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Greek trash collectors back to work after 2-week protest

A man holds an ice cream as he makes his way past a pile of garbage in Athens, on Thursday, June 29, 2017. A strike by garbage collectors, which has lasted nearly two weeks, has left towering mounds of garbage on city streets at a time when the summer's first heatwave sent temperatures soaring. (AP Photo/Yorgos Karahalis)

ATHENS, Greece (AP) — Greek municipal garbage collectors on Thursday decided to return to work after nearly two weeks of protests that left mounds of uncollected refuse in the streets amid a heatwave.

The municipal workers’ union, which wants employees on fixed-time contracts to be granted full-time jobs, said rubbish collection trucks would hit the streets beginning at midnight Thursday.

The decision came two days after unionists rejected a compromise proposed by Prime Minister Alexis Tsipras that would see workers’ contracts renewed for several months until full-time hirings are arranged.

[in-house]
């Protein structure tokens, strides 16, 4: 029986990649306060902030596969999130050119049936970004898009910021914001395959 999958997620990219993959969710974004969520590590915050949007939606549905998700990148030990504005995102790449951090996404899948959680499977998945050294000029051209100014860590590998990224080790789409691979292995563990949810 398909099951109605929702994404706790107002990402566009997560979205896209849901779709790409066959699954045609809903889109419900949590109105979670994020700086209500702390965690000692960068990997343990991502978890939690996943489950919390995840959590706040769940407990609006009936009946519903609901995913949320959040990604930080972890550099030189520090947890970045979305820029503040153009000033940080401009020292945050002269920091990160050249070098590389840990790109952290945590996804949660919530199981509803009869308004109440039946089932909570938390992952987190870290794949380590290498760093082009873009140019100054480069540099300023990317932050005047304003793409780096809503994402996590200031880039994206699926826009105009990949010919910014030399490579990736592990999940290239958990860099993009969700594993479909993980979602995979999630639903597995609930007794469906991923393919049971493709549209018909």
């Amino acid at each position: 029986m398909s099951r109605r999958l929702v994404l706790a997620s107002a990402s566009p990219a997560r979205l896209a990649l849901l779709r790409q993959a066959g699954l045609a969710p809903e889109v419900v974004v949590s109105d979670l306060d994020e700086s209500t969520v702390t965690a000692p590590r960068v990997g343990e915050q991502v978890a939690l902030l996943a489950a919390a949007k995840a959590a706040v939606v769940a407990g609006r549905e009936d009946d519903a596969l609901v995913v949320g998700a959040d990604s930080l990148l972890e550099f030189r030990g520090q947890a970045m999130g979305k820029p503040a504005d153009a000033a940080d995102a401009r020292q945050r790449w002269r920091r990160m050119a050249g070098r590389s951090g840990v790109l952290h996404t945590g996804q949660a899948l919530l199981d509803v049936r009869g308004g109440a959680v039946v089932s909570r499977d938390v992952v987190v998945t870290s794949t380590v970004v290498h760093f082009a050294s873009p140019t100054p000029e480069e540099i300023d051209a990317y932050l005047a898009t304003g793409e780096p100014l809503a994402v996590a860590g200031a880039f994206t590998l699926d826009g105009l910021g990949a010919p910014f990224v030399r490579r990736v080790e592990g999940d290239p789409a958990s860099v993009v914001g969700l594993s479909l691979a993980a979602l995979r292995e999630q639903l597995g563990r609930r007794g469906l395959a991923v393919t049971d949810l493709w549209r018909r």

The leftist government had initially pledged permanent jobs for long-term contract workers, but it faced tight budget obligations under Greece’s international bailout agreements.

Earlier Thursday, about 1,000 garbage collectors marched peacefully through central Athens.

Although not technically on strike, municipal workers had been blockading garages where municipal trash collection trucks operate from, as well as landfill sites across the country.

Greek authorities had warned that the strike was endangering public health and causing problems during the country’s main tourist season. A heatwave that began Thursday is predicted to see temperatures reach 42 degrees Celsius (107.6 Fahrenheit) over the weekend.

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